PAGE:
Russia Completes ‘Peacekeeping’ Bases in Former Soviet Union Territory

An Azerbaijani serviceman at the Agaoglan Monastery in Lachin District
Valery Sharifulin/TASS/Getty Images

Russia Completes ‘Peacekeeping’ Bases in Former Soviet Union Territory

Russian military workers finished building 30 “peacekeeper” bases in Nagorno-Karabakh on May 8. According to the Russian Defense Ministry, the bases took four months to complete and will provide accommodation for Russian troops keeping the peace between Armenia and Azerbaijan.

Nagorno-Karabakh, located in the southern part of the Caucasus, is internationally recognized as part of Azerbaijan. However, the population is largely Armenian. For decades, these two countries have fought for control of this region.

Armenia and Azerbaijan were part of the Soviet Union from its conception in the early 1920s. The Soviets made Nagorno-Karabakh a semiautonomous region within Azerbaijan. The Armenians in the region opposed this decision, but their opinion did not matter to the Communist government. However, as the Soviet Union declined in the late 1980s, Mikhail Gorbachev’s policy of glasnost (“openness”) gave Armenians in Nagorno-Karbakh a chance to express their discontent. In 1988, the regional parliament in Nagorno-Karabakh voted to become part of Armenia. The Azerbaijanis countered with protests, but the government of Armenia supported the initiative.

Both Azerbaijan and Armenia declared independence from the collapsing Soviet Union in 1991. At that point, the conflict between the two nations escalated to a full-blown war, killing 20,000 people and uprooting another million from their homes.

In 1994, the war ended with a ceasefire agreement arranged by Russia. Thomas De Waal, a British author who specializes in the Caucasus region, said about Russia: “Although they are the main mediator, they’ve had their own agenda, which is to keep their influence in the region and if possible, get Russian troops back on the ground.”

Last September, war broke out again between Armenia and Azerbaijan over Nagorno-Karabakh, each side accusing the other of firing on civilians.

Again, Russia resolved the conflict. It gave the coveted territory to Azerbaijan, which the country celebrated as a victory. But Russian President Vladimir Putin was the true victor. The deal allowed Russia to send 1,960 troops to Azerbaijan as “a Russian peacekeeping contingent.” This marked the first time Russian soldiers were stationed in Azerbaijan since 1991, when the Soviet Union collapsed.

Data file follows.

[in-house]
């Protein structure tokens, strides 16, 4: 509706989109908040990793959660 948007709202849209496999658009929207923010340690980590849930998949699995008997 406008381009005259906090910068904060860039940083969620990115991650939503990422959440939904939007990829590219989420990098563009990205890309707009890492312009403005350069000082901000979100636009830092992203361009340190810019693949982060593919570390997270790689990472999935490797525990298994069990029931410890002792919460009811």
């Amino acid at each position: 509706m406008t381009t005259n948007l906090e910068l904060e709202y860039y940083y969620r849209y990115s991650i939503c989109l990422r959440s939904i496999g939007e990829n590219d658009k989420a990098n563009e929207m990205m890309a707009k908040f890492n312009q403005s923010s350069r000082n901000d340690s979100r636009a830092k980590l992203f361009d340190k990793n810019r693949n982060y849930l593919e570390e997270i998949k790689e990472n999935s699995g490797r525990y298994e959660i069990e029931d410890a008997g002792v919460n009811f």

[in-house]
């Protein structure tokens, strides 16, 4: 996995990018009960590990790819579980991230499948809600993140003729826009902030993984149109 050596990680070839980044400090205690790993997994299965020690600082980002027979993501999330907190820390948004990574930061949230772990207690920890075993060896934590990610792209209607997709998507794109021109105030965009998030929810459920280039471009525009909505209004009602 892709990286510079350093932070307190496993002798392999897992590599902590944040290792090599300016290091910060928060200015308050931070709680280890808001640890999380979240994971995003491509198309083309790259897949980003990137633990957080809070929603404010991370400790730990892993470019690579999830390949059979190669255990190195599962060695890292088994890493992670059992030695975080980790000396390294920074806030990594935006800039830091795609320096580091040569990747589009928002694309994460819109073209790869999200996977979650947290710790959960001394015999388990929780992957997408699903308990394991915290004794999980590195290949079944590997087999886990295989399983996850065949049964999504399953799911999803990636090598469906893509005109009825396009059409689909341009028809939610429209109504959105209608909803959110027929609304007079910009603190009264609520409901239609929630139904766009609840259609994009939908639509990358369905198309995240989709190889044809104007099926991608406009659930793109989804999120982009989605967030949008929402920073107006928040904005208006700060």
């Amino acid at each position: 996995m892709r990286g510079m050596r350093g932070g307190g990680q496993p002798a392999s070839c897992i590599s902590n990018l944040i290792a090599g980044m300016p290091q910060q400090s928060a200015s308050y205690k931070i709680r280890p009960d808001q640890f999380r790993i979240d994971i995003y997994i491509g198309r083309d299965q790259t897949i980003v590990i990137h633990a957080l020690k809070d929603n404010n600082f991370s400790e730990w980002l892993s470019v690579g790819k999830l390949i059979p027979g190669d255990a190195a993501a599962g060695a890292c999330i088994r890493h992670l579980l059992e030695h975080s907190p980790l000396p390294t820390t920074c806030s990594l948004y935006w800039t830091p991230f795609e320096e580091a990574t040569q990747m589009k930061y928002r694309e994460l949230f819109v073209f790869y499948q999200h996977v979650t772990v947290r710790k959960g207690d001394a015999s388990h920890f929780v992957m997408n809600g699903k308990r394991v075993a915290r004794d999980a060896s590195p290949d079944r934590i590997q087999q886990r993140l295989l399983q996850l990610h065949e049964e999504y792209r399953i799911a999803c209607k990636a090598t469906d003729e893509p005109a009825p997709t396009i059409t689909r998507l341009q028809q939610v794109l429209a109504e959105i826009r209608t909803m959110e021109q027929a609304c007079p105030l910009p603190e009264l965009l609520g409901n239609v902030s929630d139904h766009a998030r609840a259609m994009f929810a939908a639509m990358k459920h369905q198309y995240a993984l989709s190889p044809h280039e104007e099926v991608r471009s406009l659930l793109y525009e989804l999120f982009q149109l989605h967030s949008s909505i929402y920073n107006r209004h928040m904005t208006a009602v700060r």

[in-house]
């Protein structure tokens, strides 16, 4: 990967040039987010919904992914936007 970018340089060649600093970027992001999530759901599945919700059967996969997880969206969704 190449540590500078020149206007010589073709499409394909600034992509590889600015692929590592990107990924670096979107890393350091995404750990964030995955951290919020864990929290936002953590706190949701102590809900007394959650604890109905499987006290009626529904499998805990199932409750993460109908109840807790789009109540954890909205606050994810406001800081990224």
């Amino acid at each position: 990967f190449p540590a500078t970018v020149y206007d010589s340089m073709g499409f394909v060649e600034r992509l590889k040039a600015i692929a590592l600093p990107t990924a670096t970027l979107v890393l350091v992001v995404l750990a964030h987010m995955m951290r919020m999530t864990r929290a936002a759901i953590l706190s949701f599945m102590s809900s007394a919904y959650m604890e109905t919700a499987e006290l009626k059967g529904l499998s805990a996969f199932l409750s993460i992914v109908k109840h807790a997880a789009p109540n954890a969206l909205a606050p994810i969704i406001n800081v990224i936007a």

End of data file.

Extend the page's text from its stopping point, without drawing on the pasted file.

Yet Putin was not finished. A week later, two Russian military transport planes made 22 trips, delivering “armored personnel carriers, cross-country motor vehicles, tanker trucks, earthmoving machines and other logistic and support equipment” to the region. Russia also sent 188 men to reinforce the border between Armenia and Azerbaijan.

Now, Russia has completed these 30 new military bases in Nagorno-Karabakh. It is another sign of its real agenda: getting Russian troops “back on the ground.”

This is not the only territory Putin has taken control of. In 2008, he invaded Georgia and seized control of about 20 percent of the country. In 2014, he pushed into Ukraine and illegally annexed the Crimean Peninsula. He has taken a subtler approach with Belarus, gradually integrating the nation—especially its military—into the Russian sphere. All of these nations were previously part of the Soviet Union.

Trumpet editor in chief Gerald Flurry has pointed to scriptures in Ezekiel 38 describing a “prince of Rosh” in this end time. Verse 2, when correctly translated, reads “the prince of Rosh, Meshech and Tubal” (New King James Version). In The Prophesied ‘Prince of Russia,’ Mr. Flurry explains that Rosh was the ancient name for Russia. Meshech and Tubal are ancient names for the modern Russian cities Moscow and Tobolsk. He makes clear that this passage is referring to Vladimir Putin, writing:

The use of all three names shows that this is an individual ruler of all the peoples of Russia, from the west to the east. The reference to the cities of Moscow and Tobolsk helps us see how vast Russian territory is in these latter days. This giant swath of land indicates the prince will probably conquer more nations of the former Soviet Union. When you study these scriptures alongside current events revealing modern Moscow’s imperialist direction, you see that Russian President Vladimir Putin could well be the prince of Rosh. We strongly believe he is.

Putin’s tightened grip on Azerbaijan and Armenia is just one example of his plan to “conquer more nations of the former Soviet Union.” Please ask for a free copy of The Prophesied ‘Prince of Russia’ to get the full picture of where Putin’s actions will ultimately lead.